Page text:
Currencies

The yen halted a two-day decline after Bank of Japan Governor Haruhiko Kuroda showed little appetite for an immediate expansion of stimulus as the central bank prepares to set policy this week.

Japan’s currency has gained versus all its 16 major counterparts since the start of the year as a China-led stock selloff and a tumble in oil prices spurred demand for haven assets. Hedge funds and other large speculators raised net bullish yen positions to the highest in almost four years last week. The BOJ is scheduled to meet Jan. 28-29 and announce its monetary-policy decision on Jan. 29.

Kuroda said in an interview on Jan. 22 in Davos, Switzerland, that “we don’t think the current market situation has been affecting corporate behavior unduly.”

The Canadian dollar and Mexico’s peso declined with the ruble as currencies of commodity producers fell with crude. South Korea’s won strengthened 0.5 percent before data forecast to show South Korea’s economic growth quickened.

Bonds

U.S. Treasuries rose for the first time in three days. The Federal Open Market Committee is set to announce its next rate decision on Jan. 27, though traders aren’t pricing in the probability of the next increase until September.

“We saw a pretty simultaneous slump in oil and equity futures,” said John Davies, an interest-rate strategist at Standard Chartered in London. “U.S. Treasury yields took the cue accordingly and the curve has bull flattened in response,” he said referring to longer-dated bond yields falling faster than those on shorter-maturity debt.

The 10-year note yield fell three basis points to 2.03 percent, according to Bloomberg Bond Trader data. The 30-year bond yield declined three basis points to 2.79 percent. The yield on 10-year German bonds was one basis point lower at 0.47 percent.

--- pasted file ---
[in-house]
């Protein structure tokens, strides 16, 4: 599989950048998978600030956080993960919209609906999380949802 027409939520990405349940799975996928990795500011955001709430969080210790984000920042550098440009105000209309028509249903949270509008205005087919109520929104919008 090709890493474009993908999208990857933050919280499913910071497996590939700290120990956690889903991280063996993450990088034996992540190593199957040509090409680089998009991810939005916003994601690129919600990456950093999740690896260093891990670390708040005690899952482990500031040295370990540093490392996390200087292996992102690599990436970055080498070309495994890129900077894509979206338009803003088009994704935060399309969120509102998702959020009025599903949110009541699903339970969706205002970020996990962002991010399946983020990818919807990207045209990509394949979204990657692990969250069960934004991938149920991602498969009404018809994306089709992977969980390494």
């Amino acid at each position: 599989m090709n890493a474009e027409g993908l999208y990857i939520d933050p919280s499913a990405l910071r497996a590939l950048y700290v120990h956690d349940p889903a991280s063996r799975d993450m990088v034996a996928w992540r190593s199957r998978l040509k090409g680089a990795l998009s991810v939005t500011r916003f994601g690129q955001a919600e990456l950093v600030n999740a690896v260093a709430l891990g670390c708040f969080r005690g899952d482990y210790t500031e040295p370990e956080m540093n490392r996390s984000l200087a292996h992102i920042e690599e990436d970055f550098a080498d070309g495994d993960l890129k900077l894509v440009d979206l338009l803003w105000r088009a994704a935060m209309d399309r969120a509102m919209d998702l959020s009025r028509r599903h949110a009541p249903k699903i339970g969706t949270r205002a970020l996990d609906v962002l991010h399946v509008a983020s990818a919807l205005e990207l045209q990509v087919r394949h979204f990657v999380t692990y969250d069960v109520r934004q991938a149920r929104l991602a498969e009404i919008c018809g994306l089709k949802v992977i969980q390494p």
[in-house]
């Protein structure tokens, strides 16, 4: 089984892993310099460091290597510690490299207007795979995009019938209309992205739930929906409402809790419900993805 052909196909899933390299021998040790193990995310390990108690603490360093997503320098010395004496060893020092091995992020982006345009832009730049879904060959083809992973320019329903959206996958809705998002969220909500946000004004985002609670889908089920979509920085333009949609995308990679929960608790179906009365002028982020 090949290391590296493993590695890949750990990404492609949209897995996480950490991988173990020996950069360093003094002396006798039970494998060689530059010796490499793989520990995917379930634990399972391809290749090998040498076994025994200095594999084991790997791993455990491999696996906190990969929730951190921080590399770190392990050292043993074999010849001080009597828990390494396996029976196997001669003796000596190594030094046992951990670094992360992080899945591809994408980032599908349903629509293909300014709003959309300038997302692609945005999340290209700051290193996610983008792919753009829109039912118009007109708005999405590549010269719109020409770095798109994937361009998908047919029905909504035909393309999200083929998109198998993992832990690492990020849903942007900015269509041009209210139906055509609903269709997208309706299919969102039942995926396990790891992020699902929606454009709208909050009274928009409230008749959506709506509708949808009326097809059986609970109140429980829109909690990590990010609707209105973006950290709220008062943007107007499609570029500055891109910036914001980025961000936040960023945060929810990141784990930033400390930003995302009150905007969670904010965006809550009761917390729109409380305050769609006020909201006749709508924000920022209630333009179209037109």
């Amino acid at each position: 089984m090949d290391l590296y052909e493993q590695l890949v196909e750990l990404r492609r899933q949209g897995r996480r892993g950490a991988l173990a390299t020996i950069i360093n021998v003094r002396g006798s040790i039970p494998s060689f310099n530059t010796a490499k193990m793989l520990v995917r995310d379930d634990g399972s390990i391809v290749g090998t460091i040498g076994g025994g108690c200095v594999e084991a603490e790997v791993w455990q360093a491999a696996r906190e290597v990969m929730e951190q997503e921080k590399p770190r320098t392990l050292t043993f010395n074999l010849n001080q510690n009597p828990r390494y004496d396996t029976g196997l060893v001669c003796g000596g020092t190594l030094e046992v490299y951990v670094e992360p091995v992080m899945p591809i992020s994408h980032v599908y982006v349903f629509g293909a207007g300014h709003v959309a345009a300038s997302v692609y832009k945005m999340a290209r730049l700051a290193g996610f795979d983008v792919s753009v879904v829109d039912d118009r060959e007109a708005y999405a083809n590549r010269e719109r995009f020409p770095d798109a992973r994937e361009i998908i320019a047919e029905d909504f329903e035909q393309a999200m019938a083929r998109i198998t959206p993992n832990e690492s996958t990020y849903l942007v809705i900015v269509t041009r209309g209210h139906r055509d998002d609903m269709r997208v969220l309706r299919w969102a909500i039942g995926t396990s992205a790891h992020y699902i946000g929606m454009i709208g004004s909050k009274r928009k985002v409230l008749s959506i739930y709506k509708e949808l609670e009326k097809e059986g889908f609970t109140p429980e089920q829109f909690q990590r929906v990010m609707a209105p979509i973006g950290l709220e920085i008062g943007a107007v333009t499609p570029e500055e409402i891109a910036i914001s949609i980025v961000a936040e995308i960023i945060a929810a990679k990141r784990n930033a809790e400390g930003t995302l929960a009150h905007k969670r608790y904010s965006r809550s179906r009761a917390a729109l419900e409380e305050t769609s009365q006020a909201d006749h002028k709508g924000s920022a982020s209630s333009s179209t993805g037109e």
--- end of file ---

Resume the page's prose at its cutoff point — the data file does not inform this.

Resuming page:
The cost of insuring investment-grade corporate debt was little changed, with the Markit iTraxx Europe Index of credit- default swaps holding at 93 basis points. The non-investment grade Markit iTraxx Europe Crossover Index rose one basis point to 372 basis points.

Emerging Markets

The MSCI Emerging Markets Index rose 0.9 percent. Benchmarks in Taiwan, Indonesia and the Philippines climbed more than 1 percent while shares in Russia and the Gulf fell with oil.

The Shanghai Composite Index advanced 0.8 percent and the Hang Seng China Enterprises Index of mainland shares in Hong Kong also climbed 0.8 percent. The Shanghai gauge, whose gyrations at the start of the year sparked the global selloff, ended up 1.3 percent on Friday as China signaled it would curb overcapacity in industries such as coal that have been dragging down economic growth.

China has lowered steel production by about 90 million tons “in recent years” and will push to cut a further 100 million to 150 million tons, while “strictly controlling” steel capacity increases and halting new coal mine approvals, according to a Sunday statement on the Chinese government’s website, citing a State Council meeting on Jan. 22 chaired by Premier Li Keqiang. No time line was mentioned.

The Bloomberg GCC 200 Index of equities in the Gulf slipping 0.5 percent. Benchmarks in Abu Dhabi and Dubai lost at least 0.8 percent.


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A slide in crude oil prices on continued Saudi investment in energy projects set the tone for financial markets in Europe as stocks and the currencies of exporters were dragged down, while havens, including gold and the Japanese yen, rallied.U.S. crude fell after soaring 21...
oil, crude, equities, markets
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2016-57-25
Monday, 25 Jan 2016 07:57 AM